This $4 dress became a $5 dress and gained a "million bucks" in the process.
This is how I took apart a dress, and put it back together, only better...
Ok, by now you are probably getting the idea of just how much I love a bargain and how often that can be found at a thrift store.
I found this dress at the thrift and I liked it. It fits all of my new criteria for clothes.
(As if I weren't picky enough, I had to go and have a baby and get even pickier!)
The things I look for in clothes now are:
#1: Have to be able to nurse in it
#2: Has to be comfortable & have toddlerabilty
#3: If at all possible, it should be able to "grow" and "shrink" because we do want to have more kids, and I am getting so tired of shifting my clothes in and out of rubbermaid bins every few months.
#4: Somehow, I'd still like to pull off some cuteness in the mix of all those expectations.
This dress can be nursed in because it's stretchy enough to pull down in the neckline. It's comfy. (I love dresses in the summer --- so easy & breezy.) And it's gathered in the front, so in theory it should fit throughout an entire pregnancy. (I say in theory, because my body has been known to surprise me.) And I thought it was pretty cute.
But once I got home and tried it on, it kept making me feel like Topanga ( from "Boy Meets World") and that's just too much for me because this kid in my 5th grade class started calling me Topanga --- because we had the same hair --- and it stuck all the way to 8th grade because she totally copied me and changed her hair when I did in 7th grade.
Anyway, I think this dress was made recently, but it felt dated to me. I wanted to feel stylish when I wore it and I knew I would need to change something about it to achieve that.
I gave it a ton of thought and then decided I would add a belt. So I stopped in a fabric store and found black knit fabric on clearance for $0.98 a yard!
Grabbed a yard, cause it was a dollar.
Initially I was not going to have the belt wrap around, but just add a belted-look with a strip of fabric sewed into the waist, but as the project evolved I got inspired.
First I took my favorite sewing tool, the seam ripper, and carefully took the top of the dress apart from the bottom.
Then I cut out a band to go between them
(it's too wide, just cause I was crazy over-cautious, no real need for that)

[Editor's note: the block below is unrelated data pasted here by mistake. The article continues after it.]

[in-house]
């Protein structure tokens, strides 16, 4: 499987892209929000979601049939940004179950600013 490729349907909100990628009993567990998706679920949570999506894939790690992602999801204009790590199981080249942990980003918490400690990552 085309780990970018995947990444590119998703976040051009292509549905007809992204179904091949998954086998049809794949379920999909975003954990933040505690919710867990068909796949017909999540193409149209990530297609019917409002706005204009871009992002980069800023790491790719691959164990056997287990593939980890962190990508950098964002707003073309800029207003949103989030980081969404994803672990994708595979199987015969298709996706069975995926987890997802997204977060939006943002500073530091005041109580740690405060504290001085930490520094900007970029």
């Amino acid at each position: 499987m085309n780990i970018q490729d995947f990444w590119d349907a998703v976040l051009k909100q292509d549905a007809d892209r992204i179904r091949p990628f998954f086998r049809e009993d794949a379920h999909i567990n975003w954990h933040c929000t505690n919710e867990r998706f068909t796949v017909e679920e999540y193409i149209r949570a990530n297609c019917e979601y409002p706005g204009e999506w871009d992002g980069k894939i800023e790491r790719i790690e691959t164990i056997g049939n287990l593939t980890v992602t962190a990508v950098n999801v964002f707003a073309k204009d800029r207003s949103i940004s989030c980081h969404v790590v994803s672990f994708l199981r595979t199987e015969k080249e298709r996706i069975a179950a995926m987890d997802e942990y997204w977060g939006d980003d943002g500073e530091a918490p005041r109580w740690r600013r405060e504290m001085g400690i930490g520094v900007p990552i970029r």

I sewed that to the bottom part
To keep the looseness and the gather in the front, I used clear elastic,
which was what the manufacturer had originally used.
Then I attached the top back on,
leaving an opening on the side seams to sew in the wrapping part of the belt.
Then I cut two very long pieces of fabric --- I wanted to be able to tie the belt different ways,
so I needed length.
Then used my serger to sew the edges together to make a tube,
and then I turned them right-side-out to finish the sash.
Then I sewed the sashes into the opening on the sides to attach them.
And here's what I got.
The belt gets wrapped around two or three times so you can tie it on the side, the middle, or back. And you can adjust the amount of your waist it covers for different looks and purposes.
Here I'm showing you how it should work for pregnancy.
(Admittedly, this is just a sweater shoved in my belly, and I know from experience pregnancy changes pretty much every part of your body, not just the belly. But I think this dress has enough stretch and roominess to account for that.)
And here I'm showing you that I think it does a pretty decent job of flattering a recovering postpartum figure as well.
If you wrap the belt so that it comes further down, it does a nice job of kinda distracting the eye from the "leftovers" --- which we all know makes a lady feel better. I'm telling you, the world needs post-maternity clothes just as much as maternity clothes!
So there you have it, my dress that cost me $5 and should last me for years!